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Grandt Coat of Arms / Grandt Family Crest

The surname of GRANDT was derived from the Old French GRANDE - meaning great. The name was brought into England in the wake of the Norman Invasion of 1066. The name is also spelt GRANT, GRANDE, LE GRANDE, GRANDO and GRAN. The Clan Grant is one of the clans claiming to belong to Siol Alpine and to be descended from Kenneth MacAlpine, King of Scotland in the 9th century. In the 13th century the Grants appear as Sheriffs of Inverness and they exerted considerable influence in the north east of Scotland, and supported Wallace in his struggle. John (Grant) chief of the Clan, married the daughter of Gilbert of Glencairnie and from his elder son sprung the Grants of Freuchie. His younger son was progenitor of the Tullochgorm branch of the clan. From John Grant are descended the earls of Seafield, the Grants of Corrimony and the Grants of Glenmoriston. The Grants were consistently Royalists and took part in the notable battle on the Haughs of Cromdale which gave its name to the pipe tune made famous by being played by Piper Findlater of the Gordon Highlanders at the battle of Dargai in 1897. In the Jacobite Risings the clan supported the Hanovarian side but the Grants of Glenmoriston supported the Jacobite cause. The Grants were of Norman origin who were introduced into the North by the Bissets on their return from their exile of 1242. In England the Bissets and the Grants possessed adjoining lands in Nottinghamshire and were intermarried. In 1246 William le Grant held the manor of East Bridgeford, Scotland. The earliest reference to the name Grant connected with Scotland is that of Thomas Grant, merchant of the king of Scotland, who on the 2nd of January 1252 was deposed from his office of visor of York Castle. A notable member of the name was Count Dino GRANDI (1895-1988) the Italian politician and diplomat, one of the closest lieutenants of the Fascist dictator Benito Mussolini. Born at Mordano, near Bologna, he studied law and joined the Fascist quadrumvirate during the 1922 march on Rome. He became Mussolini's foreign minister (1929-32) then Italian ambassador in London (1932-39). He was created count in 1937. For many years he lived in exile in Brazil, then returned to Italy and wrote two acclaimed books 'The Foreign Policy of Italy' and 'My Country'.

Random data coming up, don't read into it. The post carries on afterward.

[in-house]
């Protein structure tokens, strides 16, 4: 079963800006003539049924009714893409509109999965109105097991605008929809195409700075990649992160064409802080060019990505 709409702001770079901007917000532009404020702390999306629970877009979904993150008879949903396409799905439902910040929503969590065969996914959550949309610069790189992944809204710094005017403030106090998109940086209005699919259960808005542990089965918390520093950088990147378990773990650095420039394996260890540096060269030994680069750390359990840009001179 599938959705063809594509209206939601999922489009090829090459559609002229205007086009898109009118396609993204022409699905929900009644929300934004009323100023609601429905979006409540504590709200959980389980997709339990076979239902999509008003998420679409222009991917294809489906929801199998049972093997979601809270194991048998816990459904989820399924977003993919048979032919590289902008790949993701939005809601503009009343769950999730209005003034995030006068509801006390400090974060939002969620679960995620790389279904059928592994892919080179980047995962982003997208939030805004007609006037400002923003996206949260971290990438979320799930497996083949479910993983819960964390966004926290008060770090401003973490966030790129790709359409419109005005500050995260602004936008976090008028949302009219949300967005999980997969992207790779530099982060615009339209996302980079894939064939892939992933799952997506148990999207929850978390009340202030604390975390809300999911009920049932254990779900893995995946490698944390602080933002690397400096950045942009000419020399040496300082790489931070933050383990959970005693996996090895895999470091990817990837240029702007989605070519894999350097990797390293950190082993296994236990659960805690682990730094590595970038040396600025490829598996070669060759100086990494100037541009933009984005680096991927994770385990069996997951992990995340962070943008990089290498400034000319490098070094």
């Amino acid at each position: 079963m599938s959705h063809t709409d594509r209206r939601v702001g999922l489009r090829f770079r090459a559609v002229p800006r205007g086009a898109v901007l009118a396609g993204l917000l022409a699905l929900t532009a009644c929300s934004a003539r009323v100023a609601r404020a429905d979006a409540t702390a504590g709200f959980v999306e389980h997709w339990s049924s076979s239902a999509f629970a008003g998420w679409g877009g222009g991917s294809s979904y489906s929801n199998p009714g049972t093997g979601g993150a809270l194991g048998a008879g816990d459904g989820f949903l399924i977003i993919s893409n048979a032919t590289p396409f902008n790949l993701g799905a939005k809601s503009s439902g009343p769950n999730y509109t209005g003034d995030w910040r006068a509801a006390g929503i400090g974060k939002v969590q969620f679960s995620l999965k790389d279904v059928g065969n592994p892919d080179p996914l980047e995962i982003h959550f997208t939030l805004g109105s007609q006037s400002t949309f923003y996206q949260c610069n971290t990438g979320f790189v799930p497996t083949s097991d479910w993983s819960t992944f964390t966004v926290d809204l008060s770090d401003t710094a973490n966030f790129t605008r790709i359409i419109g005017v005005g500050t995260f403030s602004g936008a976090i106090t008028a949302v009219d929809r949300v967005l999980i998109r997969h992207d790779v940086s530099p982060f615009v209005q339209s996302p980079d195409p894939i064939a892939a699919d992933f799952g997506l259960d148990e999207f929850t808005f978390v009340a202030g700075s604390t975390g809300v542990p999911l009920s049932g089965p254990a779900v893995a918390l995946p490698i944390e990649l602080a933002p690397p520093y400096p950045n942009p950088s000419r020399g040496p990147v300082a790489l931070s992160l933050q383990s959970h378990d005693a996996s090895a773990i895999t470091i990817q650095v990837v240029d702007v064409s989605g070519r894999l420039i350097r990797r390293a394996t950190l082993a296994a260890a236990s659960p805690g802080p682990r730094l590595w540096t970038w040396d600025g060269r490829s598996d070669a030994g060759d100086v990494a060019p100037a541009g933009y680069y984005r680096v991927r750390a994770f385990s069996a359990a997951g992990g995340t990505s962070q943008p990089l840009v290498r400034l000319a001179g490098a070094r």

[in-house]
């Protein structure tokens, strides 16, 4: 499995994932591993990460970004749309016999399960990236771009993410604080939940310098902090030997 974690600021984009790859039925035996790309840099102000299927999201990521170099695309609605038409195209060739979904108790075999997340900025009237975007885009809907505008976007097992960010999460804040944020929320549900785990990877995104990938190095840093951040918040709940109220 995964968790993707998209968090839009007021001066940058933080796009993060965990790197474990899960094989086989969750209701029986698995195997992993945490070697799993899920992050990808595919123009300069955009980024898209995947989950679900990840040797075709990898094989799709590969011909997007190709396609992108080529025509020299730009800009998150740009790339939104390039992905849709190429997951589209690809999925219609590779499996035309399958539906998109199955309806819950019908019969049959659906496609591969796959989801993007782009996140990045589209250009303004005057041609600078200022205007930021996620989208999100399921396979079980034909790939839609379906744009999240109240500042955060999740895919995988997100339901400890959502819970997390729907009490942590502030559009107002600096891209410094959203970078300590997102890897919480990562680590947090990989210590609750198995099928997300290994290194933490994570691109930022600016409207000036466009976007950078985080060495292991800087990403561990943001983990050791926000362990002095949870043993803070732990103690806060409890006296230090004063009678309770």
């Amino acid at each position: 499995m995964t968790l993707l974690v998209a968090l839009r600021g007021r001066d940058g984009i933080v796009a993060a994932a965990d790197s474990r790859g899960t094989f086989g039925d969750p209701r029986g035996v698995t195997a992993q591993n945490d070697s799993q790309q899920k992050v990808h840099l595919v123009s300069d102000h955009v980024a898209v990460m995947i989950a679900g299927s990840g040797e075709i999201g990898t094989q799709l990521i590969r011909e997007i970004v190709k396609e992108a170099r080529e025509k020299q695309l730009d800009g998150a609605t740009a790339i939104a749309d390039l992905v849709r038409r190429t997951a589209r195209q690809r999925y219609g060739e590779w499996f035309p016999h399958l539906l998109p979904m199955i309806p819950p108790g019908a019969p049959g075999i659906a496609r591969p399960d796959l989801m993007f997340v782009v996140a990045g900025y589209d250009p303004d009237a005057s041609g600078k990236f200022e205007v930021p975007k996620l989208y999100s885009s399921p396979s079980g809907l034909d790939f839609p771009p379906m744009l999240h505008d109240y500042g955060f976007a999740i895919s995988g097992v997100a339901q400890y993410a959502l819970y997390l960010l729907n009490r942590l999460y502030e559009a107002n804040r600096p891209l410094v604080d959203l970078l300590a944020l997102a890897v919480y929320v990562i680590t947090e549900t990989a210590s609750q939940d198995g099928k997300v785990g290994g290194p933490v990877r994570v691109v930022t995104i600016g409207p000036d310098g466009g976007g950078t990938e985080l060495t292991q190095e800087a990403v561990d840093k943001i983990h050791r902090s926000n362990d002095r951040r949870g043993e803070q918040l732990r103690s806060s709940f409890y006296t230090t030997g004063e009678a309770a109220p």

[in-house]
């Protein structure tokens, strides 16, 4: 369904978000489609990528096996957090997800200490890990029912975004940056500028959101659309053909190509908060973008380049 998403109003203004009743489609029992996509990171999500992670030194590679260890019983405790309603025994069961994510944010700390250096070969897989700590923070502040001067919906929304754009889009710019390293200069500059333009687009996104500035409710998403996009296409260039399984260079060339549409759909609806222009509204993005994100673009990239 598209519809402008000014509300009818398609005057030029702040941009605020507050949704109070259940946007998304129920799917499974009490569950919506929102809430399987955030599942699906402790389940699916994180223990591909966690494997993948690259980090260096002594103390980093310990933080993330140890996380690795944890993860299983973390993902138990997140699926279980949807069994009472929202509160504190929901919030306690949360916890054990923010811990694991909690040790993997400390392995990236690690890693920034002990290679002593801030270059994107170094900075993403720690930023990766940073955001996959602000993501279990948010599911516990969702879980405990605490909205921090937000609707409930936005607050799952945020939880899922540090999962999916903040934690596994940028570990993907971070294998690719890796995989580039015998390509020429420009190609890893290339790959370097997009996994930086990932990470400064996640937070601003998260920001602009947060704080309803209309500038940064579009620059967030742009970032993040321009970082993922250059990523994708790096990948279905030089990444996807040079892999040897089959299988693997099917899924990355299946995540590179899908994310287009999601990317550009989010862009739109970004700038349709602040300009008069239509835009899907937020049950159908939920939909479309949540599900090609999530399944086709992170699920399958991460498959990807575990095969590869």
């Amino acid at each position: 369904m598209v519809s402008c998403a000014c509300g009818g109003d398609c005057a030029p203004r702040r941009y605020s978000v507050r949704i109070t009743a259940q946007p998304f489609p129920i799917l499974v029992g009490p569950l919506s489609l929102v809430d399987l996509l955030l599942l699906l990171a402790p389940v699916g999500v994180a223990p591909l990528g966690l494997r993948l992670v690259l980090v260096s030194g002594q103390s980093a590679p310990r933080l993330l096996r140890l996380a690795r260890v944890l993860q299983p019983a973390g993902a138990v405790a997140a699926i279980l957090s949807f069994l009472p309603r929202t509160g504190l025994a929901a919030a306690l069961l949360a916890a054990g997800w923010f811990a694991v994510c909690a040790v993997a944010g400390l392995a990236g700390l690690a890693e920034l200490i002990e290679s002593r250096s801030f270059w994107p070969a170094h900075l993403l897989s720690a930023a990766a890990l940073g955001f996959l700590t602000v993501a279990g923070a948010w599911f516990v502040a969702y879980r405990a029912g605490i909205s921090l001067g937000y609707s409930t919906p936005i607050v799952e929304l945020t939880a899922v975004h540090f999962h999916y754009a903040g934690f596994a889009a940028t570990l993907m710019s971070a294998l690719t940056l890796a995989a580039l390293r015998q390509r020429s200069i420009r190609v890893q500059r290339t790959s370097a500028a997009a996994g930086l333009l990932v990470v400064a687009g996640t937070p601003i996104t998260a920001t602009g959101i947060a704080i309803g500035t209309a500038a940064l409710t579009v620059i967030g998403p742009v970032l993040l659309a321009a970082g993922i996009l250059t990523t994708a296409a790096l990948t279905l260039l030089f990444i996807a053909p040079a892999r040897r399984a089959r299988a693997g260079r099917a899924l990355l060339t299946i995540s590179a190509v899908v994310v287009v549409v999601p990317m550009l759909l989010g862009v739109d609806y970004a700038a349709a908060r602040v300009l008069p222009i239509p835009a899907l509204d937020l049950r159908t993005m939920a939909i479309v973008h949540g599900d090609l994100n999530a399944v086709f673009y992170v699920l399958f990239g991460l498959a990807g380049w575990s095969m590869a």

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Last Updated: Dec. 1st, 2021

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